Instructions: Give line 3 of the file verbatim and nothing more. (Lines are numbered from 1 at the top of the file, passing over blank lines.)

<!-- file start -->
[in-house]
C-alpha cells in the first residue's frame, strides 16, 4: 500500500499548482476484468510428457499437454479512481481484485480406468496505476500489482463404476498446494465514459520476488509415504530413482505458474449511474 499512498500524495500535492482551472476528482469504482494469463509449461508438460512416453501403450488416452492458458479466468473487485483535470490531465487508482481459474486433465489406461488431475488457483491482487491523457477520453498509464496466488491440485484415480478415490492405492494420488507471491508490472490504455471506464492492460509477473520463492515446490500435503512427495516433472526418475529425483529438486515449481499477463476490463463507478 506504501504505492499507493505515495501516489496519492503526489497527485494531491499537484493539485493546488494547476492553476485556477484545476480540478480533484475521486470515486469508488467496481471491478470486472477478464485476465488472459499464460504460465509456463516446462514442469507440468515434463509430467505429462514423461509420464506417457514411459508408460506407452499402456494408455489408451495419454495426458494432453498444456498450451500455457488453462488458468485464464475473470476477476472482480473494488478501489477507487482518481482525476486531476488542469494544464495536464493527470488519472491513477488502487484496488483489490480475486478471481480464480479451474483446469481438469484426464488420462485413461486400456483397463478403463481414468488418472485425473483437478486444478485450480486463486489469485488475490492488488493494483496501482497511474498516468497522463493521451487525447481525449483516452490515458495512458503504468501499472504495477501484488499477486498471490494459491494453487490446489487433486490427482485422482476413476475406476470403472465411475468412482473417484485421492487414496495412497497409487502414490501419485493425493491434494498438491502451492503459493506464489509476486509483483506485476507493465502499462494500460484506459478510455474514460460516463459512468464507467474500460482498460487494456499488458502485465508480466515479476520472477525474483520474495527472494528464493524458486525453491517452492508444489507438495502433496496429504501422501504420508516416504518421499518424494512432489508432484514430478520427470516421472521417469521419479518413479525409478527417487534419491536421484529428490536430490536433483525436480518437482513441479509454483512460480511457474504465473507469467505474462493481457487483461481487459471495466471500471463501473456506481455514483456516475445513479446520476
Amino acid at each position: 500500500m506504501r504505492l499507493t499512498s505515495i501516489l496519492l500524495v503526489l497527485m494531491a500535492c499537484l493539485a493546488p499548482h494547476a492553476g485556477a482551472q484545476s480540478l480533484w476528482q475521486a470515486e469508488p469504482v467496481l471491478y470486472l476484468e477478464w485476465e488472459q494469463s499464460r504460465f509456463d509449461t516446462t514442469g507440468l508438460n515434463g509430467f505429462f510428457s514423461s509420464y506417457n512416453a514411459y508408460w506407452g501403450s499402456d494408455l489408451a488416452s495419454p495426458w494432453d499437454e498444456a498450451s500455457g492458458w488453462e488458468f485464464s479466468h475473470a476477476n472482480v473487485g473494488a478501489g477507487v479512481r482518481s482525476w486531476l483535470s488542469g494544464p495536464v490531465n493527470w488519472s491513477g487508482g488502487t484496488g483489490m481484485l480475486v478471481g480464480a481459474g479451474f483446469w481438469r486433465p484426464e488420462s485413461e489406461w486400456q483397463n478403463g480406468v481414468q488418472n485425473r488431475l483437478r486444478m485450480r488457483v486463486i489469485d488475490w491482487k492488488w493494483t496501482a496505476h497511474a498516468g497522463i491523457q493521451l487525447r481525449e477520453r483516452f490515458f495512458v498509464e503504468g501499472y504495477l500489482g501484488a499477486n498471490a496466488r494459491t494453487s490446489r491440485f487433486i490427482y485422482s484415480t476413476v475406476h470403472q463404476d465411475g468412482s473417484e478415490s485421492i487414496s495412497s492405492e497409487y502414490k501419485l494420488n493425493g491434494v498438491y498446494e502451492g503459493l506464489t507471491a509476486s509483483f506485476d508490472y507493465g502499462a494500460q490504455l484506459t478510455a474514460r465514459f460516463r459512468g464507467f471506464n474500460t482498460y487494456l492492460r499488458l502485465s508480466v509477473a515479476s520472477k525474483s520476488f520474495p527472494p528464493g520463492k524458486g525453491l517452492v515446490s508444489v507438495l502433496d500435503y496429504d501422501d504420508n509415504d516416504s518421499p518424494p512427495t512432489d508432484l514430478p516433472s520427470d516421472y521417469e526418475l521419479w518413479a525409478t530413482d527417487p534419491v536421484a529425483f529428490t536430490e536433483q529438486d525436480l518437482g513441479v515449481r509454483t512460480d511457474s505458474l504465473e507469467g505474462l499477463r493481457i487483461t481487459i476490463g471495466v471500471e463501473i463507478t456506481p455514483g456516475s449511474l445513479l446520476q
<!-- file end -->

Amino acid at each position: 500500500m506504501r504505492l499507493t499512498s505515495i501516489l496519492l500524495v503526489l497527485m494531491a500535492c499537484l493539485a493546488p499548482h494547476a492553476g485556477a482551472q484545476s480540478l480533484w476528482q475521486a470515486e469508488p469504482v467496481l471491478y470486472l476484468e477478464w485476465e488472459q494469463s499464460r504460465f509456463d509449461t516446462t514442469g507440468l508438460n515434463g509430467f505429462f510428457s514423461s509420464y506417457n512416453a514411459y508408460w506407452g501403450s499402456d494408455l489408451a488416452s495419454p495426458w494432453d499437454e498444456a498450451s500455457g492458458w488453462e488458468f485464464s479466468h475473470a476477476n472482480v473487485g473494488a478501489g477507487v479512481r482518481s482525476w486531476l483535470s488542469g494544464p495536464v490531465n493527470w488519472s491513477g487508482g488502487t484496488g483489490m481484485l480475486v478471481g480464480a481459474g479451474f483446469w481438469r486433465p484426464e488420462s485413461e489406461w486400456q483397463n478403463g480406468v481414468q488418472n485425473r488431475l483437478r486444478m485450480r488457483v486463486i489469485d488475490w491482487k492488488w493494483t496501482a496505476h497511474a498516468g497522463i491523457q493521451l487525447r481525449e477520453r483516452f490515458f495512458v498509464e503504468g501499472y504495477l500489482g501484488a499477486n498471490a496466488r494459491t494453487s490446489r491440485f487433486i490427482y485422482s484415480t476413476v475406476h470403472q463404476d465411475g468412482s473417484e478415490s485421492i487414496s495412497s492405492e497409487y502414490k501419485l494420488n493425493g491434494v498438491y498446494e502451492g503459493l506464489t507471491a509476486s509483483f506485476d508490472y507493465g502499462a494500460q490504455l484506459t478510455a474514460r465514459f460516463r459512468g464507467f471506464n474500460t482498460y487494456l492492460r499488458l502485465s508480466v509477473a515479476s520472477k525474483s520476488f520474495p527472494p528464493g520463492k524458486g525453491l517452492v515446490s508444489v507438495l502433496d500435503y496429504d501422501d504420508n509415504d516416504s518421499p518424494p512427495t512432489d508432484l514430478p516433472s520427470d516421472y521417469e526418475l521419479w518413479a525409478t530413482d527417487p534419491v536421484a529425483f529428490t536430490e536433483q529438486d525436480l518437482g513441479v515449481r509454483t512460480d511457474s505458474l504465473e507469467g505474462l499477463r493481457i487483461t481487459i476490463g471495466v471500471e463501473i463507478t456506481p455514483g456516475s449511474l445513479l446520476q